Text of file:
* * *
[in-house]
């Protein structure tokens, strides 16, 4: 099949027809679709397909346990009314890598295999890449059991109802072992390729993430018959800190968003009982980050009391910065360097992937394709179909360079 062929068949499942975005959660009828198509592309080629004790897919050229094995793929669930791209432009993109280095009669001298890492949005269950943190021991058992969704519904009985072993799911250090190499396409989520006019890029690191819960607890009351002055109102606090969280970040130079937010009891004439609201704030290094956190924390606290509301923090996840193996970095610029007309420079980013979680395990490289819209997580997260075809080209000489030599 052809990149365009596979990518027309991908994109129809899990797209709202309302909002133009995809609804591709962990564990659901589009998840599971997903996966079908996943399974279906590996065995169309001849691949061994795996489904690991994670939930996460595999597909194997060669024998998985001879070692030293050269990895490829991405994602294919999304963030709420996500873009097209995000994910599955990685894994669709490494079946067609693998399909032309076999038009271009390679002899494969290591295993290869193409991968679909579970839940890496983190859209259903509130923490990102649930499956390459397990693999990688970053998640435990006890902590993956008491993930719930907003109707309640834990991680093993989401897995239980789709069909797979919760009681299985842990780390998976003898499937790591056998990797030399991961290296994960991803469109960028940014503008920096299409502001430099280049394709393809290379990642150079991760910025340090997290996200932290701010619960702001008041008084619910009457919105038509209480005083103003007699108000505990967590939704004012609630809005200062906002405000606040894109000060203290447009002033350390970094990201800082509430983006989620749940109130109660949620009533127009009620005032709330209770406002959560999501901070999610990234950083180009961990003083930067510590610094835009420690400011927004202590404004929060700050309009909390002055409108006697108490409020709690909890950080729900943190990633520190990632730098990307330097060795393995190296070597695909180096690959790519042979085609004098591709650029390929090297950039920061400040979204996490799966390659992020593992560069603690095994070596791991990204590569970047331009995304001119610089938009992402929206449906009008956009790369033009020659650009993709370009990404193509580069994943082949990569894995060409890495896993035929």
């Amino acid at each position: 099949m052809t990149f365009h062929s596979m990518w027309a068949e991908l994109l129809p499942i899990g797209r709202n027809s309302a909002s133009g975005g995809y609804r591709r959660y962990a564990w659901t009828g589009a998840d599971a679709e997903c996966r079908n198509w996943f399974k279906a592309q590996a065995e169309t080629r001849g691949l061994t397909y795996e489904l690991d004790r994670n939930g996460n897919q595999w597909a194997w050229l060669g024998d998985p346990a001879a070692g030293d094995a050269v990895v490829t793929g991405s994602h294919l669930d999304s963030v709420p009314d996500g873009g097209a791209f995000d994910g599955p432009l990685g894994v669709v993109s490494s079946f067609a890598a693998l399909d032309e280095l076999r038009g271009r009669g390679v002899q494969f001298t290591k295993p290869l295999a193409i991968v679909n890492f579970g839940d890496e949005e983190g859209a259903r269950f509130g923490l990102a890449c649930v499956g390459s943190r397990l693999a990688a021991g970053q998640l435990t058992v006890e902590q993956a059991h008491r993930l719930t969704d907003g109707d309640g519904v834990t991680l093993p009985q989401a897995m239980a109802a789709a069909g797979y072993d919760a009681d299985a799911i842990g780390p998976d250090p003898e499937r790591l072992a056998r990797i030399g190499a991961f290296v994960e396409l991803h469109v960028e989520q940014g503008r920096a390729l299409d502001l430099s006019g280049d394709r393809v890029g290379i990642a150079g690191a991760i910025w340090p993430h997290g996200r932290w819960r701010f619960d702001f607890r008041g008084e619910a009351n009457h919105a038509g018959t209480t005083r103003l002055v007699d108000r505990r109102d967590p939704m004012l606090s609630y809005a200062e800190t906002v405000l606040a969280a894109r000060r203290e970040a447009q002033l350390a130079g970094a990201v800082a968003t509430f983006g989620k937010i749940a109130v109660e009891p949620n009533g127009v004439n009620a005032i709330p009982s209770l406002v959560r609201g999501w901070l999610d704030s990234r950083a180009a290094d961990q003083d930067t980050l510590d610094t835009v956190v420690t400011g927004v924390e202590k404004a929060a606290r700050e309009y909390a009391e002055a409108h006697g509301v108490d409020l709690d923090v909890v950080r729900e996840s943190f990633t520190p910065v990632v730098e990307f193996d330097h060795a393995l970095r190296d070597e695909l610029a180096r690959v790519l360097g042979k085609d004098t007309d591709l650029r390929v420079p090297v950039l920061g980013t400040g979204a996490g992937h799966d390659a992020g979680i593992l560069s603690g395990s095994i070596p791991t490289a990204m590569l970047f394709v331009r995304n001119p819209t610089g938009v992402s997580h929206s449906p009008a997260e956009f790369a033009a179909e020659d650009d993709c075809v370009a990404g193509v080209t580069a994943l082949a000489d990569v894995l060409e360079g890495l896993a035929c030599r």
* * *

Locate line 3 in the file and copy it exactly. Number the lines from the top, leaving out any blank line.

């Amino acid at each position: 099949m052809t990149f365009h062929s596979m990518w027309a068949e991908l994109l129809p499942i899990g797209r709202n027809s309302a909002s133009g975005g995809y609804r591709r959660y962990a564990w659901t009828g589009a998840d599971a679709e997903c996966r079908n198509w996943f399974k279906a592309q590996a065995e169309t080629r001849g691949l061994t397909y795996e489904l690991d004790r994670n939930g996460n897919q595999w597909a194997w050229l060669g024998d998985p346990a001879a070692g030293d094995a050269v990895v490829t793929g991405s994602h294919l669930d999304s963030v709420p009314d996500g873009g097209a791209f995000d994910g599955p432009l990685g894994v669709v993109s490494s079946f067609a890598a693998l399909d032309e280095l076999r038009g271009r009669g390679v002899q494969f001298t290591k295993p290869l295999a193409i991968v679909n890492f579970g839940d890496e949005e983190g859209a259903r269950f509130g923490l990102a890449c649930v499956g390459s943190r397990l693999a990688a021991g970053q998640l435990t058992v006890e902590q993956a059991h008491r993930l719930t969704d907003g109707d309640g519904v834990t991680l093993p009985q989401a897995m239980a109802a789709a069909g797979y072993d919760a009681d299985a799911i842990g780390p998976d250090p003898e499937r790591l072992a056998r990797i030399g190499a991961f290296v994960e396409l991803h469109v960028e989520q940014g503008r920096a390729l299409d502001l430099s006019g280049d394709r393809v890029g290379i990642a150079g690191a991760i910025w340090p993430h997290g996200r932290w819960r701010f619960d702001f607890r008041g008084e619910a009351n009457h919105a038509g018959t209480t005083r103003l002055v007699d108000r505990r109102d967590p939704m004012l606090s609630y809005a200062e800190t906002v405000l606040a969280a894109r000060r203290e970040a447009q002033l350390a130079g970094a990201v800082a968003t509430f983006g989620k937010i749940a109130v109660e009891p949620n009533g127009v004439n009620a005032i709330p009982s209770l406002v959560r609201g999501w901070l999610d704030s990234r950083a180009a290094d961990q003083d930067t980050l510590d610094t835009v956190v420690t400011g927004v924390e202590k404004a929060a606290r700050e309009y909390a009391e002055a409108h006697g509301v108490d409020l709690d923090v909890v950080r729900e996840s943190f990633t520190p910065v990632v730098e990307f193996d330097h060795a393995l970095r190296d070597e695909l610029a180096r690959v790519l360097g042979k085609d004098t007309d591709l650029r390929v420079p090297v950039l920061g980013t400040g979204a996490g992937h799966d390659a992020g979680i593992l560069s603690g395990s095994i070596p791991t490289a990204m590569l970047f394709v331009r995304n001119p819209t610089g938009v992402s997580h929206s449906p009008a997260e956009f790369a033009a179909e020659d650009d993709c075809v370009a990404g193509v080209t580069a994943l082949a000489d990569v894995l060409e360079g890495l896993a035929c030599r």